The other big lie is that Social Security is in dire straights and something has to be done immediately to fix it. It just isn’t true, the latest estimates that I found say it is solvent for the next 27 years, nearly 3 decades. From Pacific Progressive…
Many policymakers and analysts are insisting that there is an urgent need to make major changes to Social Security. Their argument that long-term imbalances make the case for action now have even swayed some who consider themselves supporters of the program. A new issue brief from the Center for Economic and Policy Research, calls attention to the fact that Social Security will be fully solvent for the next 27 years and any premature action to make changes to the program will have a severe impact on millions of near retirees.
“Misinformation about Social Security has led many to believe that Social Security is in immediate danger of insolvency” said Dean Baker, a co-director of CEPR and author of the report, “but the program will be fully solvent for almost three more decades. Furthermore, even if no changes are ever made, a child born in 2010 can expect to see a benefit that is more than 50 percent larger in real terms than what current retirees receive today.”
So don’t believe the “sky is falling” folks who are trying to create a false urgency in order to undo the social safety net that Americans have been relying on since it was implemented 70 plus years ago. I always have to think that these people must be extremely rich if they don’t see a need for Social Security for themselves, their parents and grandparents. Damn, it must be nice to be so comfortable that they don’t have to rely on Social Security when they retire. But to me the larger issue is how can they care so little about the people who aren’t rich and have paid into the Social Security trust fund their whole lives, counting on it for their later years. What sort of person is willing to hurt the seniors in our country who I was taught to take care of, respect, and who’s wisdom should be cherished.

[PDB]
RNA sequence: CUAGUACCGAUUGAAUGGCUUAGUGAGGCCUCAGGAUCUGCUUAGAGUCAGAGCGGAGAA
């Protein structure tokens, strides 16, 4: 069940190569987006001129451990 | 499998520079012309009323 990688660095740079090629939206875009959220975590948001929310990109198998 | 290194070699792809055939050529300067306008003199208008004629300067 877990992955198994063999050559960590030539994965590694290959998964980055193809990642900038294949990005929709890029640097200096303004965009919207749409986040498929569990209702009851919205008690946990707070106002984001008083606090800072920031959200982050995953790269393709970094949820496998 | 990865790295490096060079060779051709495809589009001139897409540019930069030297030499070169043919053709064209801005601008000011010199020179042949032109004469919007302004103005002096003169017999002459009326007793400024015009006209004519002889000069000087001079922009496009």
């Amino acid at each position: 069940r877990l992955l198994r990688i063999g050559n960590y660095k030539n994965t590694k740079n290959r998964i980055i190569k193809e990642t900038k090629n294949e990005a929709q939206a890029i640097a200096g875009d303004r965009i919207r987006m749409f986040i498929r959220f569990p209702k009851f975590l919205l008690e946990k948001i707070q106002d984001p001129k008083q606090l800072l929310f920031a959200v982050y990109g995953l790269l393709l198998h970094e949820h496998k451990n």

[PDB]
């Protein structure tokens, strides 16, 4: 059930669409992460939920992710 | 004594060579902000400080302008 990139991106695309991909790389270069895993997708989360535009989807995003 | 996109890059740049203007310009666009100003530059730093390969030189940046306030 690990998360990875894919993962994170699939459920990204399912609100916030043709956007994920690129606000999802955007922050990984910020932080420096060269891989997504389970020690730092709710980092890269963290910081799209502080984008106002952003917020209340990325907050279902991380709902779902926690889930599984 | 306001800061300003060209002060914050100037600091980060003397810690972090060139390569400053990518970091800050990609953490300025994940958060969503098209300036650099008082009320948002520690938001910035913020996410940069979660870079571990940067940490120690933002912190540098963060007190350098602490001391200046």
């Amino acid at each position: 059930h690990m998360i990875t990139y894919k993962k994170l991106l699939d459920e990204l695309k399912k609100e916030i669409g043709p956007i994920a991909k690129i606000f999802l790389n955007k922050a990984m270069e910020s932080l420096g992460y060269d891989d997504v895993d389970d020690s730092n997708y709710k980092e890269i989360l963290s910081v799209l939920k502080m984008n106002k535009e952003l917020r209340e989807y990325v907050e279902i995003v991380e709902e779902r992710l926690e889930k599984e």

I’m encouraged by the announcement yesterday by Sen. Max Baucus, chairman of the Senate Finance Committee, when he said “he doesn’t think Congress will address Social Security as part of an effort to reduce government borrowing.” I would have preferred a more definite statement, but I’ll take that one. I wonder if the whiners in the Professional Left, who wasted so much time and energy bitching about the “cat-food commission” and their recommendations, will spend just as much time lauding the President and Democrats for not touching Social Security. Yea right!
Update: The People’s View has a post up responding to an Ezra Klein post that sheds more light on the above. I’ll just send you over their if you want to get into the minutia. There is more to the idea that people aren’t living that much longer. Go read it for a great analysis, albeit pretty deep, of Social Security. That’s a great site over there.